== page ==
These self-disciplinary measures worked. The Giants played well. What they did was create an environment wherein tough, solid playing was the expected norm. Unfortunately, they failed to repeat the glory of their 2011 season, but 9-7 isn't all that bad. Over the years there have been some real ups and downs for us Giant fans, but the coach has worked to create an environment wherein the players knew what was expected of them and what the penalties for non-compliance were. That is how it should be.

This comes very close to the best sort of disciplinary scenario. The people involved knew the goals of the organization and the types of results that were needed to achieve the expectations of the group. They then developed additional environmental incentives above and beyond the negative disciplinary format established by the organization itself. The short term results have been quite good. As a Giants fan I can only hope that they have a long-term effect. We shall see how it goes this year when camp opens in August. 

As officers or members in your local fire department, you too have a need to develop an organizational orientation; one which favors compliance with departmental regulations. Let’s start by providing the age-old advice that you must set the example. If you want to have your troops arrive at events of time, set the standard and be there early enough to greet them when they arrive. If you want everyone to be in the proper uniform, be sure that you are. I recall hearing the story of the chief who yelled at his troops for not being in uniform. Sadly, the man was in shower clogs and a bathing suit as he administered his diatribe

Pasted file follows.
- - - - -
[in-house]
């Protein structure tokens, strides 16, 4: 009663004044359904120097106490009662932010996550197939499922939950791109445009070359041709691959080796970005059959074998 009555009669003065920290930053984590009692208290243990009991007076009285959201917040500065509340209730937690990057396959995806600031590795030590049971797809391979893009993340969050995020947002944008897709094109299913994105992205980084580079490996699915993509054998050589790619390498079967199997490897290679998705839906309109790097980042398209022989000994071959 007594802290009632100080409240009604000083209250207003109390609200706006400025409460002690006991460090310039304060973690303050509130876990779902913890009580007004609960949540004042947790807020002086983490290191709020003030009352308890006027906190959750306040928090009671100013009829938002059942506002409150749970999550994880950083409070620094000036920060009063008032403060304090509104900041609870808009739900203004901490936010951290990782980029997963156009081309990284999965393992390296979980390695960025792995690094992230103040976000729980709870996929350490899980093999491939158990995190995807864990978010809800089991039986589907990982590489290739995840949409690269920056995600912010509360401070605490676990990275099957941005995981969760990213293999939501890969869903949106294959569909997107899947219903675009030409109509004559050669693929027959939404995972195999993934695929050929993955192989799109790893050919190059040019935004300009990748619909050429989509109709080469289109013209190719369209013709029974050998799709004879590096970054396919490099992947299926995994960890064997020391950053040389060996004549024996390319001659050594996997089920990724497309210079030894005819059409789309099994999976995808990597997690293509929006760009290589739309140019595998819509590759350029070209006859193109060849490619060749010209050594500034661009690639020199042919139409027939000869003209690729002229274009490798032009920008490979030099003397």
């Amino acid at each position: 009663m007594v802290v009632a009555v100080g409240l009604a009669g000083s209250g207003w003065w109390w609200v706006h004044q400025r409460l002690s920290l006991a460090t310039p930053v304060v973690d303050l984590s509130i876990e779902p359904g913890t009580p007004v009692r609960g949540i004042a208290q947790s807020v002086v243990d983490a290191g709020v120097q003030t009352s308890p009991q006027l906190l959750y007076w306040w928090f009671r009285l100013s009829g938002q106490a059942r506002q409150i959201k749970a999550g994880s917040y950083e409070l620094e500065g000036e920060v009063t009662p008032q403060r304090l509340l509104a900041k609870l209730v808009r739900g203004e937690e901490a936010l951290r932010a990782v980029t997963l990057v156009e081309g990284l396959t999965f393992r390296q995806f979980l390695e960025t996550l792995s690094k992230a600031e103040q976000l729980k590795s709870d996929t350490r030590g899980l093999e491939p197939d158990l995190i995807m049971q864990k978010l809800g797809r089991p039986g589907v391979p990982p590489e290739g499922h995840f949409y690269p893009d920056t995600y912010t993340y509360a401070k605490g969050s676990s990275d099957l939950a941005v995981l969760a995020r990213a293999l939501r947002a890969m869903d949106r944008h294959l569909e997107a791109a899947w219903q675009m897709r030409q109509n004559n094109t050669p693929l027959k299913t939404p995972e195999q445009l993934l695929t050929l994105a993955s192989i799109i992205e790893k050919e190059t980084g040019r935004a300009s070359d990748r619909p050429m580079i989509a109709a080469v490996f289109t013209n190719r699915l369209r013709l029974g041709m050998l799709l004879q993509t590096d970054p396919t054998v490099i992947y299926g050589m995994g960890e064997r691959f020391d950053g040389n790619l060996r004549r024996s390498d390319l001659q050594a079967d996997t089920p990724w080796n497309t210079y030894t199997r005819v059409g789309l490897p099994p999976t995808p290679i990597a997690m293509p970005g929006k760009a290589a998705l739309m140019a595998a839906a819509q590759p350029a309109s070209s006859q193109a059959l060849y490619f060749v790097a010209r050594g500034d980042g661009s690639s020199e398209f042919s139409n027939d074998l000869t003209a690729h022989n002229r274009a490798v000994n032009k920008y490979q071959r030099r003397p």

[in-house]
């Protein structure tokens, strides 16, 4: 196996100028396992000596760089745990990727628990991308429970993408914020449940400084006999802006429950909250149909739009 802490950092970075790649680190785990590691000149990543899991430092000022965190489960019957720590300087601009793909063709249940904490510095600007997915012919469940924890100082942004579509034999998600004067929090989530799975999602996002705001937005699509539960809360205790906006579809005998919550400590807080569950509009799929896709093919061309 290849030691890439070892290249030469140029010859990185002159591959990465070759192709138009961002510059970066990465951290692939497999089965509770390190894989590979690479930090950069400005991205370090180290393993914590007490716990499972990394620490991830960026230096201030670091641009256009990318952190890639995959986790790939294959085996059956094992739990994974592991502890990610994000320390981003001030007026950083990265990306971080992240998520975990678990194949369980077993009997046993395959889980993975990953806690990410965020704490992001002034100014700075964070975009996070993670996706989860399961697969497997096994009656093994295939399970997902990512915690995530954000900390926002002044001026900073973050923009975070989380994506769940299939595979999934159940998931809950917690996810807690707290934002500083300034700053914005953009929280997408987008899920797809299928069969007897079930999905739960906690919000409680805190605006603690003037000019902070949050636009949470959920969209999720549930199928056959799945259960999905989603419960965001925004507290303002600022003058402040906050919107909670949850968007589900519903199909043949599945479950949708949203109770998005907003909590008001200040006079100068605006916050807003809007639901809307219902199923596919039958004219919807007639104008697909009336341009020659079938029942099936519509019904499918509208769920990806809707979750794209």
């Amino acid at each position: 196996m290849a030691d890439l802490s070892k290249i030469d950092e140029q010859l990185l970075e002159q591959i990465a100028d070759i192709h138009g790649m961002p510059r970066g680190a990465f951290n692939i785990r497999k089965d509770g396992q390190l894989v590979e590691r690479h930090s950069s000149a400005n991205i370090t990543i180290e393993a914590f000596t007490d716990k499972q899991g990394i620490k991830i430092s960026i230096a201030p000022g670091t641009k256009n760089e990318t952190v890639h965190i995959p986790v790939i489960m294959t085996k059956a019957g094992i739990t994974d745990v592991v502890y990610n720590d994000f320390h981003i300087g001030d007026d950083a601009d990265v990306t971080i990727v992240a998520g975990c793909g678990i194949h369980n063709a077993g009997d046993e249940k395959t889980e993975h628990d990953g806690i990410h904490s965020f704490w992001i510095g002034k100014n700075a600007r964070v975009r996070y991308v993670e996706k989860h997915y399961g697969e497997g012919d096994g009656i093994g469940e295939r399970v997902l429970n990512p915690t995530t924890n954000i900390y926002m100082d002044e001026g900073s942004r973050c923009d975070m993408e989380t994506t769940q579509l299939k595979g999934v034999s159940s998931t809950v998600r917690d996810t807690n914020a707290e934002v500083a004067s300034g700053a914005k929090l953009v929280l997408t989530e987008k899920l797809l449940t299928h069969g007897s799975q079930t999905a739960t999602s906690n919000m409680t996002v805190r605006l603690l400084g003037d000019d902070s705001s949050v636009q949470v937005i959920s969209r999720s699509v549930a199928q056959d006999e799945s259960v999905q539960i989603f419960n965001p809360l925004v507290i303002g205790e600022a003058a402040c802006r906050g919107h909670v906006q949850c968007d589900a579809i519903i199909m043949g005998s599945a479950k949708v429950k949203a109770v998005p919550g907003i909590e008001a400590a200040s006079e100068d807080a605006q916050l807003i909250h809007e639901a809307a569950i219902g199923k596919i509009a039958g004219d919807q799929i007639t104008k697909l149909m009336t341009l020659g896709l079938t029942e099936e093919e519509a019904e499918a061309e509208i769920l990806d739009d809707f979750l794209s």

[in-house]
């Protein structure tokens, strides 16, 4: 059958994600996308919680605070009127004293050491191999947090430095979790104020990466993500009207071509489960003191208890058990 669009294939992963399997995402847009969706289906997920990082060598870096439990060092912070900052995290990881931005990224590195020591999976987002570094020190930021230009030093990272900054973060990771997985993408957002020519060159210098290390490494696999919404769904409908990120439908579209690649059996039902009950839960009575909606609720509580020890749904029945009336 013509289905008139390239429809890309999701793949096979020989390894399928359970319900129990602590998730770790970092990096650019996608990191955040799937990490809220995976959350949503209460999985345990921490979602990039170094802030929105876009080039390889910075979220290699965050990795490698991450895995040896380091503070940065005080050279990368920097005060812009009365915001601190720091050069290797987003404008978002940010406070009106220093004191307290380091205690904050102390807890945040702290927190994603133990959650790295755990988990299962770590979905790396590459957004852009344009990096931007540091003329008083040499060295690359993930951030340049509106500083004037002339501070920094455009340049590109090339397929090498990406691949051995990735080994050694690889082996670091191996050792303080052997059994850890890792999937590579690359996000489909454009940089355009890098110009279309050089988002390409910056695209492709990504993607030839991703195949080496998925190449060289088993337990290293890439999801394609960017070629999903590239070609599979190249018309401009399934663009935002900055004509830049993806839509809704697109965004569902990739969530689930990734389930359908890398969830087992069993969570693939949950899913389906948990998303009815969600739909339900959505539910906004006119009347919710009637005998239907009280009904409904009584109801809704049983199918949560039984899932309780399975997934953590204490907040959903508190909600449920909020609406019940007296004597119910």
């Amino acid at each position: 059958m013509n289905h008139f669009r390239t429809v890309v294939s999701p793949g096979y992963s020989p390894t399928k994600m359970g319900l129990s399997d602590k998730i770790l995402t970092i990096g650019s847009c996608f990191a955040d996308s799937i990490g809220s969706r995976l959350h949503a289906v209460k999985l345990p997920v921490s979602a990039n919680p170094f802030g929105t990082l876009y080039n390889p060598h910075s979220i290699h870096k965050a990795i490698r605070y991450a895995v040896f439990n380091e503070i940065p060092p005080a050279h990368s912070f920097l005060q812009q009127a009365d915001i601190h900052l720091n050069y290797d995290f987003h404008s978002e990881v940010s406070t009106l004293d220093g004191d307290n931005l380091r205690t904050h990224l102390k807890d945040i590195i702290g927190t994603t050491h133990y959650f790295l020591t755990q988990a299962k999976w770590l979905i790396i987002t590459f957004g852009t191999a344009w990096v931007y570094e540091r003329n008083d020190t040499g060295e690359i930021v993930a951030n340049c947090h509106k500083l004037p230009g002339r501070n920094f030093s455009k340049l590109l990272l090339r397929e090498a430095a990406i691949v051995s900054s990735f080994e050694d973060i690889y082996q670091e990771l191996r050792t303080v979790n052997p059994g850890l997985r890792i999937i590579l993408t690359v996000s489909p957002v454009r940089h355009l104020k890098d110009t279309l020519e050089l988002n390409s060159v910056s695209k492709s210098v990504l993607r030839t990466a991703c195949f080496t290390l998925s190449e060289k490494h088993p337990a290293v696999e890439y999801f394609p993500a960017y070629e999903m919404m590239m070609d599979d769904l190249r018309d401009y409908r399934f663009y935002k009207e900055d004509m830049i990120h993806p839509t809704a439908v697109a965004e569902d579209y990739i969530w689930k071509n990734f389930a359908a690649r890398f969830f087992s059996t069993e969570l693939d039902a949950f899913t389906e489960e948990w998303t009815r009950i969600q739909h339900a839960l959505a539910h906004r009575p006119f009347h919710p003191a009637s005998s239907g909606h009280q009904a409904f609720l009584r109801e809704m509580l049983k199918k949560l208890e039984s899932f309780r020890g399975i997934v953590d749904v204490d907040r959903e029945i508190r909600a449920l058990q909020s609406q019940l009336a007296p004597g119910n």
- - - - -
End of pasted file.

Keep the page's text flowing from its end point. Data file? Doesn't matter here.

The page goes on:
How, you may ask, do should we all come to the conclusion that it is more correct to follow the rules? A flash of consciousness can come from a combination of dedicated co-workers and selfless leaders. Over the years I have written a number of columns about those folks who so thoroughly support you that they would rather suffer physical pain than be found guilty of disappointing you. This provides a combination of an enlightened, learning environment and some excellent role models.

One of my former supervisors was a deputy chief, a true gentleman from the old school. In his 40-plus years of service, the man never took a sick day. Each order which he received from headquarters was received and carried out in a straightforward, concerned manner.

Never one to raise his voice, this man was always in complete control. Perhaps it was the confidence which he exuded that formed a great deal of the environment wherein we labored. Never once did he publicly speak against the department, nor did he ever conduct himself in any way other than as a complete gentleman. It is his example which was frequently stimulated my instincts to be an obedient, willing member of the fire department team, rather than lose my temper. These were the stories which we shared at his wake earlier this year.